App Store: Windows 11 Has More and Better Apps

Windows 10
  • Microsoft Store has a good selection of apps.

  • Can install apps from installation files.

Windows 11
  • Android apps added to Microsoft Store.

  • Can install apps from installation files.

  • New version of some apps exclusive to Windows 11.

Windows 10 is completely fine for the average computer user when it comes to apps. The operating system supports both app installations from the Microsoft Store app store in addition to apps installed via installation files from CDs or DVDs, SD cards and USB sticks, and websites.

Windows 11 supports all of the same app types that Windows 10 does and more. In addition to downloading Windows apps from the Microsoft Store app store, Windows 11 allows for the installation of select Android apps onto your Windows machine. Windows 11 also boasts newer versions of classic apps, such as the new Windows Media Player and Microsoft Paint, that simply won’t install on a device running Windows 10. If you want to use those apps, you’ll need to upgrade to Windows 11.

Accessibility Improvements: Windows 11 Is More Accessible

Windows 10
  • Basic voice controls.

  • Basic color options.

Windows 11
  • Advanced voice controls.

  • New built-in Narrator feature.

  • Extra color options.

Some of Windows 11’s more noteworthy accessibility additions and changes include the ability to enable live captions on videos, more color options, the new Voice access tool for controlling your device with your voice, as well as the revamped Narrator with natural voices.

Support: Windows 11 Will Be Safer for Longer

With the launch of Windows 11, Microsoft announced that they would be ending support for the Windows 10 operating system in October 2025. This means that after October 2025, Windows 10 will stop receiving both feature and security updates which could leave devices running that operating system vulnerable to hacks and attacks.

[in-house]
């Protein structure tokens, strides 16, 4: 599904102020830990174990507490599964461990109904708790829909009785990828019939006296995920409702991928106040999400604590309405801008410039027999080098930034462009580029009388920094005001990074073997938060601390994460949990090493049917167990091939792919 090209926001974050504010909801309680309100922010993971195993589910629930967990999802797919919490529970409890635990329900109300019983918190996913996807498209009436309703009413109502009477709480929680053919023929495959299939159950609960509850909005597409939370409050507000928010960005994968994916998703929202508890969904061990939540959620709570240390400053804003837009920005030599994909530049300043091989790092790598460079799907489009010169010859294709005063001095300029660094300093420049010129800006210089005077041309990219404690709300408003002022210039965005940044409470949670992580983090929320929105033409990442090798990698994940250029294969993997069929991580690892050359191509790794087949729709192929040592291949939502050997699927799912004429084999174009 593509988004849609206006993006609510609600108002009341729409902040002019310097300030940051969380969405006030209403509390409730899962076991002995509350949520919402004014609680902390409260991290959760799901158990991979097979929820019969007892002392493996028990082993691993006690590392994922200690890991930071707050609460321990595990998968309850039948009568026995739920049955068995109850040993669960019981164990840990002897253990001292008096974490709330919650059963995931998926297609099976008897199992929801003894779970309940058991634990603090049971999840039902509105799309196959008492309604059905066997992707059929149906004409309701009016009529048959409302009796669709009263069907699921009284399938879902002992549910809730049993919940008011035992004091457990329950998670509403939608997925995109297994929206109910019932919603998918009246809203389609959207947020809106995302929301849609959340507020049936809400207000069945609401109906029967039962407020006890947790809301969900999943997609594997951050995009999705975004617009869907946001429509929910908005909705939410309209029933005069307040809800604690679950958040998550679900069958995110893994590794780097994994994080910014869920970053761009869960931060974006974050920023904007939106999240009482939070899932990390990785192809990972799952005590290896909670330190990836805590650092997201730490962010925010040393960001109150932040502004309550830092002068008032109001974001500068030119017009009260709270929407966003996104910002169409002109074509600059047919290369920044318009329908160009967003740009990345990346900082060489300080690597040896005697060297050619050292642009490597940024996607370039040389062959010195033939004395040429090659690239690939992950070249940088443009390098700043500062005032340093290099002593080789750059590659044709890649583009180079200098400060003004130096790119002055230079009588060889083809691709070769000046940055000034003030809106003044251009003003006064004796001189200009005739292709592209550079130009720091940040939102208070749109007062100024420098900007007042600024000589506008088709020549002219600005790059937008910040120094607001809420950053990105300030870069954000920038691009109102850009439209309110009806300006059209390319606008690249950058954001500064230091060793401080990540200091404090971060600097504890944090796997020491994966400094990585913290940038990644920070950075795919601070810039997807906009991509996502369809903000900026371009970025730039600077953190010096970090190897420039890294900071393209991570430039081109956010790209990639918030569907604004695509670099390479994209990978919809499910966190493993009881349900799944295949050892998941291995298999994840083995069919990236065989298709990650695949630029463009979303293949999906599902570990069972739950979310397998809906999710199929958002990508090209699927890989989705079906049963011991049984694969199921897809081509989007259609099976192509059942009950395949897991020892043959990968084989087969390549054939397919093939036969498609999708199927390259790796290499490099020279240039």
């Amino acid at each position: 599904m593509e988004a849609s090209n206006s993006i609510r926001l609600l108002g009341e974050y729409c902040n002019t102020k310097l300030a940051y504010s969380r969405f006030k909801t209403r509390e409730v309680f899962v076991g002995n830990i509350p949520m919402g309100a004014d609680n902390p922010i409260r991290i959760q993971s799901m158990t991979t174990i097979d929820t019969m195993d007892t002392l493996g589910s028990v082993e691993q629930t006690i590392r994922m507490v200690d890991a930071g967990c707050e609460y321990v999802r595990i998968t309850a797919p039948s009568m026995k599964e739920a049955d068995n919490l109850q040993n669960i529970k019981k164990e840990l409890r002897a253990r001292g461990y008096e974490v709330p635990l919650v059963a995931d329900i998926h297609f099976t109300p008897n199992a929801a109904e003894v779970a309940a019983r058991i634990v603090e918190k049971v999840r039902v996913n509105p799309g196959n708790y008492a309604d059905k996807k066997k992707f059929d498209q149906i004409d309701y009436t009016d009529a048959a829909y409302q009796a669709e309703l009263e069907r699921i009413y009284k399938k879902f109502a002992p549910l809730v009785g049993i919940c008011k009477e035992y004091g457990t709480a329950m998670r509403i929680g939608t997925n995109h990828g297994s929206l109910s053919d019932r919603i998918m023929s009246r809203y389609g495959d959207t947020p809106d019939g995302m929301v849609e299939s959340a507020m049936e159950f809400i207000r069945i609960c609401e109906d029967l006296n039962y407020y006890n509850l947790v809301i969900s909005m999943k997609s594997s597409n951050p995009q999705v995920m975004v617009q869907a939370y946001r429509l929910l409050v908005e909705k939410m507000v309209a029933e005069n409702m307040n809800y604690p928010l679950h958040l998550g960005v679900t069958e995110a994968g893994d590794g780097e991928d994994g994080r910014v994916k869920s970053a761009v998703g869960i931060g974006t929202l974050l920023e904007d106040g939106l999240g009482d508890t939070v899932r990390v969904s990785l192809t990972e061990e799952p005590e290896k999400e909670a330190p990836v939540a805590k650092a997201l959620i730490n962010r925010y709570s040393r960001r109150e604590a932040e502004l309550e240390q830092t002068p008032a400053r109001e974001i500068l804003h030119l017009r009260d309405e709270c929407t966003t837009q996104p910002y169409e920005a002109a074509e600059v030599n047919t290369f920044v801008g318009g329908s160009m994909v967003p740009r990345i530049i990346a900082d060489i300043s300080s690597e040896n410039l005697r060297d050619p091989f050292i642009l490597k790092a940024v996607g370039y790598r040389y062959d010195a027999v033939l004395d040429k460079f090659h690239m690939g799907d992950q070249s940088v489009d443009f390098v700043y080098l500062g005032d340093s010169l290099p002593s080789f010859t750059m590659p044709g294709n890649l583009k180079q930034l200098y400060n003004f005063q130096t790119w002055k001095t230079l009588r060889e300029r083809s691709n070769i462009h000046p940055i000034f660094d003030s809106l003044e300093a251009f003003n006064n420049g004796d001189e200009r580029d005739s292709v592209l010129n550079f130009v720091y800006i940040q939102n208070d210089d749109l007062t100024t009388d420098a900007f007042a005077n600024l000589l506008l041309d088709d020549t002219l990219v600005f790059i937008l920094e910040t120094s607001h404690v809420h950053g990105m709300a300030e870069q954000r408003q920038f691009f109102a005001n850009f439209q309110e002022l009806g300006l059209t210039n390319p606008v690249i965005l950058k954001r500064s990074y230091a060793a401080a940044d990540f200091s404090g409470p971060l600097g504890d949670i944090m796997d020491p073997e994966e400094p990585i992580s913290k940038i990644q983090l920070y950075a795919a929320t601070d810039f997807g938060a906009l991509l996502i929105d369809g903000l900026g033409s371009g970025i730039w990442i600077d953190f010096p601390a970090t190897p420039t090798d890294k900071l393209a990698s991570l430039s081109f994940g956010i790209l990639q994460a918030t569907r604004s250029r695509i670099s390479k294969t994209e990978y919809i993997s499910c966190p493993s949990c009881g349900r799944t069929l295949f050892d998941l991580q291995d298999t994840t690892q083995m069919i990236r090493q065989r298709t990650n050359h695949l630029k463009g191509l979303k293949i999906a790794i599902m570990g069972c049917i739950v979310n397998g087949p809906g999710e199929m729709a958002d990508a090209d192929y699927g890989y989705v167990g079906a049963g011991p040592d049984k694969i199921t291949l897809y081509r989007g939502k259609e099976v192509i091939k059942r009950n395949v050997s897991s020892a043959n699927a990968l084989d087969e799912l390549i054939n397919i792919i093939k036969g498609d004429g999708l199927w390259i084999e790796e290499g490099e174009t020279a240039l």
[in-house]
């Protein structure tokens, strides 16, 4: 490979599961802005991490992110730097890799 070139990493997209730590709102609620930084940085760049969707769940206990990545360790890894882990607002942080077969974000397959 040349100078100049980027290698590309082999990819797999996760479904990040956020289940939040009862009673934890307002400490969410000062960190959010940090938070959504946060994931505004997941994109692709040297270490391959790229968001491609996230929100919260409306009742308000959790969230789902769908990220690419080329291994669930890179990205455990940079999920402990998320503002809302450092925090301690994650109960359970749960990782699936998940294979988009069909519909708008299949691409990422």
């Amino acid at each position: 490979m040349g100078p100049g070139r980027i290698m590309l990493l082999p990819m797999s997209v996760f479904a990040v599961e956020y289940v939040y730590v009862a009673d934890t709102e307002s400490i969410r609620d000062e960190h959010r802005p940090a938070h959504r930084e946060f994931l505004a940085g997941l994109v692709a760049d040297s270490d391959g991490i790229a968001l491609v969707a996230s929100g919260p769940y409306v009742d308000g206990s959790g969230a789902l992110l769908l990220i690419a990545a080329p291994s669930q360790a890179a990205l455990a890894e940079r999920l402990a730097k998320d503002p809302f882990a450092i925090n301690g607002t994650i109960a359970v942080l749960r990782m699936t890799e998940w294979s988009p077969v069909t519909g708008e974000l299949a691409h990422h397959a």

Windows 11, on the other hand, has yet to be given a date for its eventual end of support.

Final Verdict: Is Windows 11 Good?

Windows 11 is essentially an enhanced version of Windows 10 with more substantial accessibility features and support for considerably more apps. The new design aesthetic and adjustments to the Start Menu won’t please everyone but these deal breakers don't radically change the user experience.

However, Windows 10 users who have been taking advantage of Live Tiles and the full-screen Start Screen for the past few years will need to prepare themselves for a radical shift back to using Windows as they did with Windows 7. Get ready for a lot more mouse cursor movements and keyboard shortcuts.

  • How do I go back to Windows 10 from Windows 11?

    Within 10 days of upgrading to Windows 10, you can return to Windows 10 by going to Update History > Recovery Options > Go Back. Otherwise, you should go to Microsoft's Windows 10 download page to get an install file, and then restore your computer to install the older OS.

  • How do I make Windows 11 look like Windows 10?

    You can make several cosmetic changes to Windows 11 if you prefer how things looked and worked before. Most of the adjustments are in the Personalization section of Settings. For other changes, like the appearance of the Start menu, you'll need to use an app (e.g., Open-Shell).

Was this page helpful?